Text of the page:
The first study by Ghogawala et al. randomized a total of 66 patients with lumbar spinal stenosis and spondylolisthesis.[ 7 ] Thirty-three patients were randomized in the laminectomy only group, and 31 patients were randomized into the laminectomy and fusion group. Ultimately, 29 patients completed the 2-year follow-up in the laminectomy group and 28 in the fusion group. The rate of follow-up was 68% at 4 years. The primary outcome was the Short form-36 (SF-36) physical component summary score and the secondary outcome was the Oswestry Disability Index (ODI). The increase in the SF-36 physical component summary score was significantly higher at 2, 3, and 4 years for patients receiving laminectomy and fusion compared to laminectomy only. Moreover, the changes in ODI scores were significantly higher at 4 years for patients receiving laminectomy and fusion surgery. The rate for reoperation for patients who received decompression only was 34% as compared to 14% in patients who underwent laminectomy and fusion. Surgical time, blood loss, and hospital stay was increased in patients receiving laminectomy and fusion.

The second study by Forsth et al. included 247 patients who had lumbar stenosis.[ 6 ] One hundred and twenty-three patients were randomized to receive decompression (laminectomy) and fusion, and among those 67 patients had spondylolisthesis, and 124 were randomized to receive decompression-alone. Among those patients, 68 had spondylolisthesis. There was no significant difference between the groups in the mean score on the ODI at 2 years (27 in the fusion group and 24 in the decompression-alone group, p = 0.24) or in the results of the 6-minute walk test (397 meters in the fusion group and 405 meters in the decompression-alone group, p = 0.72). Results were similar between patients with and those without spondylolisthesis. Among the patients who had 5 years of follow-up and were eligible for inclusion in the 5-year analysis, there were no significant differences between the groups in clinical outcomes at 5 years. The mean length of hospitalization was 7.4 days in the fusion group versus 4.1 days in the decompression-alone group (p < 0.001). Operating time was longer, the amount of bleeding was greater, and surgical costs were higher in the fusion group than that in the decompression-alone group. During a mean follow-up of 6.5 years, additional lumbar spine surgery was performed in 22% of the patients in the fusion group and in 21% of those in the decompression alone-group. The type of fusion was determined by the surgeon.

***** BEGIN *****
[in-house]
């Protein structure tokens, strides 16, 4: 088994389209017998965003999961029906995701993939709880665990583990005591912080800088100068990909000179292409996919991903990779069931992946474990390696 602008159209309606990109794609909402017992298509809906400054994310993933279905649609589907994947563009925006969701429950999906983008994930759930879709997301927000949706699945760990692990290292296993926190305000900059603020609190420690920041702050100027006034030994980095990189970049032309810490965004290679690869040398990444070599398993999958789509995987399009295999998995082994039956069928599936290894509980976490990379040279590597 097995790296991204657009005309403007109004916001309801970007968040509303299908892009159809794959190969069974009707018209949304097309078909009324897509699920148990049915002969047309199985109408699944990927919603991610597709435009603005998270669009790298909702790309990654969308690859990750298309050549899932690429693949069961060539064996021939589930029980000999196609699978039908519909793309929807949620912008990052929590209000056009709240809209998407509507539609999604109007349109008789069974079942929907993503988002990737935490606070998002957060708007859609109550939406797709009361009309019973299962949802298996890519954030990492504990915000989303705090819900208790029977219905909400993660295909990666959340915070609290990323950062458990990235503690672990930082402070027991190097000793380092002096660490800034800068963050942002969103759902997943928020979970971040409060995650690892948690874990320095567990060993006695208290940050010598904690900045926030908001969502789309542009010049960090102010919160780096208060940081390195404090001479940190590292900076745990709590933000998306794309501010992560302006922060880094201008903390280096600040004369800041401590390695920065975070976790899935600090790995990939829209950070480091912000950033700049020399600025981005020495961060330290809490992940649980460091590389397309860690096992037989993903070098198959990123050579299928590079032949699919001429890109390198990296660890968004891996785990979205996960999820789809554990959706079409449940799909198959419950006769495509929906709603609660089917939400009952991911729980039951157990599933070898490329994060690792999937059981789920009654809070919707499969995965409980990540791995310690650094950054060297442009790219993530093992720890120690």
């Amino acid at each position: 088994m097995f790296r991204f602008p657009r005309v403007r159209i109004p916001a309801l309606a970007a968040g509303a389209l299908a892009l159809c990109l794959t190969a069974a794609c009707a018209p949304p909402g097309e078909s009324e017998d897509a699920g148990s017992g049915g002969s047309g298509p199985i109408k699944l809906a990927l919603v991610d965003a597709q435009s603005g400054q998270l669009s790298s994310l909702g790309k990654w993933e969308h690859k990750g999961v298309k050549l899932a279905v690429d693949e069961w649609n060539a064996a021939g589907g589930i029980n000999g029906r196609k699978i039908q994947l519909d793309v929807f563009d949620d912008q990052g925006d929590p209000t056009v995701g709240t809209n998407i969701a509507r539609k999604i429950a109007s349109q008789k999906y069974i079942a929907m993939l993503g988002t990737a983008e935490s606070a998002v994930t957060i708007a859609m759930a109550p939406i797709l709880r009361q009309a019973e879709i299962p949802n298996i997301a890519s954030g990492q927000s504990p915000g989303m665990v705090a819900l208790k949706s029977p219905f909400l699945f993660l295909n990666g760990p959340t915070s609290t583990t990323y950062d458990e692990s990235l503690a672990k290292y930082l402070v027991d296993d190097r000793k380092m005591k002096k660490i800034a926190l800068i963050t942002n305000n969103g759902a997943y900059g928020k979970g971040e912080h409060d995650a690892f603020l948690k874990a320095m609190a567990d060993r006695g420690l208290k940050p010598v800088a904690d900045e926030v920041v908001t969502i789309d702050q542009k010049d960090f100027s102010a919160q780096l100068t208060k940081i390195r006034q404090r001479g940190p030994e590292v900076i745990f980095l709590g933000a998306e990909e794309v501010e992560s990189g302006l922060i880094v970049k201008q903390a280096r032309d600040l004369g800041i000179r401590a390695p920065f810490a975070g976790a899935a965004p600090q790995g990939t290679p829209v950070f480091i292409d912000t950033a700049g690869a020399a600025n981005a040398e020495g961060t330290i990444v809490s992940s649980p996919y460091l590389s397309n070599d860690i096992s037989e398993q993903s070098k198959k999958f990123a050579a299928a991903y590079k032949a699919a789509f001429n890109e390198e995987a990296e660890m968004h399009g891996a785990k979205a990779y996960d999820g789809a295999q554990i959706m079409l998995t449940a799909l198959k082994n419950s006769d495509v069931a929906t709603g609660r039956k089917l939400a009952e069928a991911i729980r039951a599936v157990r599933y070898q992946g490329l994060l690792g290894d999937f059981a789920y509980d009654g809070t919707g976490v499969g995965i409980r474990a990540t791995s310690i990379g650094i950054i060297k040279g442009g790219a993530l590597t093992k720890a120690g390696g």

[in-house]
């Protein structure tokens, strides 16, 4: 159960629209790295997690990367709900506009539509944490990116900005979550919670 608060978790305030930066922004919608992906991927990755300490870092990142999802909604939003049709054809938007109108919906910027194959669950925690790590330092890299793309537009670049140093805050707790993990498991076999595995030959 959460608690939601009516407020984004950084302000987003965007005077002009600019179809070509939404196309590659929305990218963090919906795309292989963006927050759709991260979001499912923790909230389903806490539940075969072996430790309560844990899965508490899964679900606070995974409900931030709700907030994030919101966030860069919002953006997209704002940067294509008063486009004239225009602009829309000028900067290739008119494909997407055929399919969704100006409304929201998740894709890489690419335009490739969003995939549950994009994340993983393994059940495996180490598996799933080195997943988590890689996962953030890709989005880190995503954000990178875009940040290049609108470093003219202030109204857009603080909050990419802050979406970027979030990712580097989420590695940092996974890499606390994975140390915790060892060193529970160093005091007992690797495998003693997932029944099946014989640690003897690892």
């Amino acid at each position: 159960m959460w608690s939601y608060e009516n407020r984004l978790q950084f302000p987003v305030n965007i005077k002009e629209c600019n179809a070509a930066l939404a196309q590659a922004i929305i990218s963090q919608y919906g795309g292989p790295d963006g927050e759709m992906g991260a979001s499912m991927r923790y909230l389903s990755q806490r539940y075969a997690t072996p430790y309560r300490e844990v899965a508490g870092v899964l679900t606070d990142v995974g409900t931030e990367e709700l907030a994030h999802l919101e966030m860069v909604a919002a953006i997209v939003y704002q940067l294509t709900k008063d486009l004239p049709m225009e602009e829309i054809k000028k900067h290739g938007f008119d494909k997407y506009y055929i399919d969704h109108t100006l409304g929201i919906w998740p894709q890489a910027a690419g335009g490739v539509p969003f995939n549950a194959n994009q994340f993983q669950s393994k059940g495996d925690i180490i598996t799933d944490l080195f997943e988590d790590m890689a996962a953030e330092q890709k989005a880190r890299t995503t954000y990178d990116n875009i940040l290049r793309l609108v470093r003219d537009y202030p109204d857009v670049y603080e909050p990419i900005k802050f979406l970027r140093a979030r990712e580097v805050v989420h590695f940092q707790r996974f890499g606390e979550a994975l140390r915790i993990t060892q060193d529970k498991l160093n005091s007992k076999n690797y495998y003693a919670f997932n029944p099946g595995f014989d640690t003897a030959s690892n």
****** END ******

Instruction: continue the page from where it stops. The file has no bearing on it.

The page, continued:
Perspective: The conclusion from the Ghogawala study was that decompression and fusion surgery for patients with lumbar spinal stenosis in the setting of stable spondylolisthesis is superior than decompression only, whereas the conclusion from the Forsth study was that fusion surgery is unnecessary for patients with stenosis and spondylolisthesis because decompression has similar outcomes and is sufficient. The Ghogawala study was difficult to follow and was less clear in its results. The Forsth paper was an excellent study with good long-term follow-up in almost all patients.

The conflicting results between these two randomized studies are a reflection of the heterogeneity of degenerative lumbar spondylolisthesis. Patients with stable spondylolisthesis on flexion and extension X-rays may have predisposition to biomechanical instability in the presence of a healthy preserved intervertebral disk and bilateral facet edema. Patients with spondylolisthesis who have disk collapse and bridging osteophytes are not predisposed to biomechanical instability following decompression. Moreover, in both the studies, the laminectomy and fusions were performed utilizing traditional open techniques. At present, the use of minimally invasive spinal surgery techniques has minimized blood loss, surgical time, and hospital length of stay.

In conclusion, patient specific factors should be taken into consideration when deciding between decompression or decompression and fusion surgery for lumbar stenosis and degenerative spondylolisthesis.

Summary Written by: Nader S. Dahdaleh, MD and Isaac Yang, MD

Financial support and sponsorship

Nil.

Conflicts of interest

There are no conflicts of interest.